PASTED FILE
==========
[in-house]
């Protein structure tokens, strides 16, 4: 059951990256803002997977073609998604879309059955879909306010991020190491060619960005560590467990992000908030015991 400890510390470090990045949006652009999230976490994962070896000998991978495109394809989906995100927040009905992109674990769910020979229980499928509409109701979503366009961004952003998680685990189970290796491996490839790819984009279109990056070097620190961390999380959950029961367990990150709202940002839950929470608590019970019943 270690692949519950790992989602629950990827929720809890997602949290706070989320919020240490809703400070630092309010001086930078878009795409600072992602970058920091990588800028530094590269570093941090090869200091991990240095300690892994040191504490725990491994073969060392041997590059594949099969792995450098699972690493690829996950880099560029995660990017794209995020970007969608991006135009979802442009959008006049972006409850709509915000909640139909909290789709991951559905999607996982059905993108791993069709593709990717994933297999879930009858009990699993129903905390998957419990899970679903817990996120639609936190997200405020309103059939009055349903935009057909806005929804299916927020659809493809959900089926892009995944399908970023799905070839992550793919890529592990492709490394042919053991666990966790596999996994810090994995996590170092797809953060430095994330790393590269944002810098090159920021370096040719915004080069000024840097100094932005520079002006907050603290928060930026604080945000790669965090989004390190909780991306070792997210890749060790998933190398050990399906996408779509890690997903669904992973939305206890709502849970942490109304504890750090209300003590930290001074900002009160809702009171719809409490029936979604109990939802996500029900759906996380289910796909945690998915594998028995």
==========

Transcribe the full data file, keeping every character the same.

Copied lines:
[in-house]
């Protein structure tokens, strides 16, 4: 059951990256803002997977073609998604879309059955879909306010991020190491060619960005560590467990992000908030015991 400890510390470090990045949006652009999230976490994962070896000998991978495109394809989906995100927040009905992109674990769910020979229980499928509409109701979503366009961004952003998680685990189970290796491996490839790819984009279109990056070097620190961390999380959950029961367990990150709202940002839950929470608590019970019943 270690692949519950790992989602629950990827929720809890997602949290706070989320919020240490809703400070630092309010001086930078878009795409600072992602970058920091990588800028530094590269570093941090090869200091991990240095300690892994040191504490725990491994073969060392041997590059594949099969792995450098699972690493690829996950880099560029995660990017794209995020970007969608991006135009979802442009959008006049972006409850709509915000909640139909909290789709991951559905999607996982059905993108791993069709593709990717994933297999879930009858009990699993129903905390998957419990899970679903817990996120639609936190997200405020309103059939009055349903935009057909806005929804299916927020659809493809959900089926892009995944399908970023799905070839992550793919890529592990492709490394042919053991666990966790596999996994810090994995996590170092797809953060430095994330790393590269944002810098090159920021370096040719915004080069000024840097100094932005520079002006907050603290928060930026604080945000790669965090989004390190909780991306070792997210890749060790998933190398050990399906996408779509890690997903669904992973939305206890709502849970942490109304504890750090209300003590930290001074900002009160809702009171719809409490029936979604109990939802996500029900759906996380289910796909945690998915594998028995």